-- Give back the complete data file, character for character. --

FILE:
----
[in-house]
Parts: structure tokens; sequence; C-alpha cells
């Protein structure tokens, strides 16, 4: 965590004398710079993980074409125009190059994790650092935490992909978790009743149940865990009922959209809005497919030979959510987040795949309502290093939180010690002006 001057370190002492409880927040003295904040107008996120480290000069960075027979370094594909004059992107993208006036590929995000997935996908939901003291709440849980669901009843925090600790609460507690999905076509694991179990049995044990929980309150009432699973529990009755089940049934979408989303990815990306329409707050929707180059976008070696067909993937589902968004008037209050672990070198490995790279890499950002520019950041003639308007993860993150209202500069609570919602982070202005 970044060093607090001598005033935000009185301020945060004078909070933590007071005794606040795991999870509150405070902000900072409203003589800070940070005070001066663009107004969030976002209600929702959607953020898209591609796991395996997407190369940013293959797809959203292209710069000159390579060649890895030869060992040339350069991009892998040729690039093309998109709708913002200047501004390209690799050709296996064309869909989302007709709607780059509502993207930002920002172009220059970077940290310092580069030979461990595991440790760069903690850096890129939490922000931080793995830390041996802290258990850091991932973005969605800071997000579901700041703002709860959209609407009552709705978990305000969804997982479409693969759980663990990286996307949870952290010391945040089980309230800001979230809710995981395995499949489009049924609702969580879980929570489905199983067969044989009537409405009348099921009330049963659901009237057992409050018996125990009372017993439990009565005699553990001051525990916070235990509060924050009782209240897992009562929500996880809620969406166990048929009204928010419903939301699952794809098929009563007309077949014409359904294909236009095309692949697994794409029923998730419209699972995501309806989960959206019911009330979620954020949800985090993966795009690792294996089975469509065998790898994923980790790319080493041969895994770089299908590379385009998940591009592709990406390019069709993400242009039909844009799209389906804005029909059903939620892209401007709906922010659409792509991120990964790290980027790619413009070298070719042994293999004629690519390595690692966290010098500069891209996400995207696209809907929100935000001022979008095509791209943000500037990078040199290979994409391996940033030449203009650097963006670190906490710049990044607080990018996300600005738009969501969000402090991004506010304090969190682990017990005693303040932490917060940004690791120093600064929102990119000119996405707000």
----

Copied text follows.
[in-house]
Parts: structure tokens; sequence; C-alpha cells
């Protein structure tokens, strides 16, 4: 965590004398710079993980074409125009190059994790650092935490992909978790009743149940865990009922959209809005497919030979959510987040795949309502290093939180010690002006 001057370190002492409880927040003295904040107008996120480290000069960075027979370094594909004059992107993208006036590929995000997935996908939901003291709440849980669901009843925090600790609460507690999905076509694991179990049995044990929980309150009432699973529990009755089940049934979408989303990815990306329409707050929707180059976008070696067909993937589902968004008037209050672990070198490995790279890499950002520019950041003639308007993860993150209202500069609570919602982070202005 970044060093607090001598005033935000009185301020945060004078909070933590007071005794606040795991999870509150405070902000900072409203003589800070940070005070001066663009107004969030976002209600929702959607953020898209591609796991395996997407190369940013293959797809959203292209710069000159390579060649890895030869060992040339350069991009892998040729690039093309998109709708913002200047501004390209690799050709296996064309869909989302007709709607780059509502993207930002920002172009220059970077940290310092580069030979461990595991440790760069903690850096890129939490922000931080793995830390041996802290258990850091991932973005969605800071997000579901700041703002709860959209609407009552709705978990305000969804997982479409693969759980663990990286996307949870952290010391945040089980309230800001979230809710995981395995499949489009049924609702969580879980929570489905199983067969044989009537409405009348099921009330049963659901009237057992409050018996125990009372017993439990009565005699553990001051525990916070235990509060924050009782209240897992009562929500996880809620969406166990048929009204928010419903939301699952794809098929009563007309077949014409359904294909236009095309692949697994794409029923998730419209699972995501309806989960959206019911009330979620954020949800985090993966795009690792294996089975469509065998790898994923980790790319080493041969895994770089299908590379385009998940591009592709990406390019069709993400242009039909844009799209389906804005029909059903939620892209401007709906922010659409792509991120990964790290980027790619413009070298070719042994293999004629690519390595690692966290010098500069891209996400995207696209809907929100935000001022979008095509791209943000500037990078040199290979994409391996940033030449203009650097963006670190906490710049990044607080990018996300600005738009969501969000402090991004506010304090969190682990017990005693303040932490917060940004690791120093600064929102990119000119996405707000």